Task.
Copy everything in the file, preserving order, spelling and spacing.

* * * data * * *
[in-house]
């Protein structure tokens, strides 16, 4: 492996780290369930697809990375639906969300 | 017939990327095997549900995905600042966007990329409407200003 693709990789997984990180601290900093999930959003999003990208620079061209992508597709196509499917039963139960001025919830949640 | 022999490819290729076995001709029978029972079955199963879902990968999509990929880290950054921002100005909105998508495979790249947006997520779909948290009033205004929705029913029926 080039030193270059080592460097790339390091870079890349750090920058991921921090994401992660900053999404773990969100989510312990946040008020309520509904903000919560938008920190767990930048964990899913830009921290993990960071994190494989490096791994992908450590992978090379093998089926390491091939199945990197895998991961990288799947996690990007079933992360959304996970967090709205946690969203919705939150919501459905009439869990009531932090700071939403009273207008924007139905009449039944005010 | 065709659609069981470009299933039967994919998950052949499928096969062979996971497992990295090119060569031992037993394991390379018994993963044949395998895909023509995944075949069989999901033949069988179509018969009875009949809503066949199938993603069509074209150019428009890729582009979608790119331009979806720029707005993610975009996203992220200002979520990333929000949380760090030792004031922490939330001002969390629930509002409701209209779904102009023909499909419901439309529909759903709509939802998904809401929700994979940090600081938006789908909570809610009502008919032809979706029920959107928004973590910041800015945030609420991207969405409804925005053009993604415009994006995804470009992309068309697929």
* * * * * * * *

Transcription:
[in-house]
């Protein structure tokens, strides 16, 4: 492996780290369930697809990375639906969300 | 017939990327095997549900995905600042966007990329409407200003 693709990789997984990180601290900093999930959003999003990208620079061209992508597709196509499917039963139960001025919830949640 | 022999490819290729076995001709029978029972079955199963879902990968999509990929880290950054921002100005909105998508495979790249947006997520779909948290009033205004929705029913029926 080039030193270059080592460097790339390091870079890349750090920058991921921090994401992660900053999404773990969100989510312990946040008020309520509904903000919560938008920190767990930048964990899913830009921290993990960071994190494989490096791994992908450590992978090379093998089926390491091939199945990197895998991961990288799947996690990007079933992360959304996970967090709205946690969203919705939150919501459905009439869990009531932090700071939403009273207008924007139905009449039944005010 | 065709659609069981470009299933039967994919998950052949499928096969062979996971497992990295090119060569031992037993394991390379018994993963044949395998895909023509995944075949069989999901033949069988179509018969009875009949809503066949199938993603069509074209150019428009890729582009979608790119331009979806720029707005993610975009996203992220200002979520990333929000949380760090030792004031922490939330001002969390629930509002409701209209779904102009023909499909419901439309529909759903709509939802998904809401929700994979940090600081938006789908909570809610009502008919032809979706029920959107928004973590910041800015945030609420991207969405409804925005053009993604415009994006995804470009992309068309697929």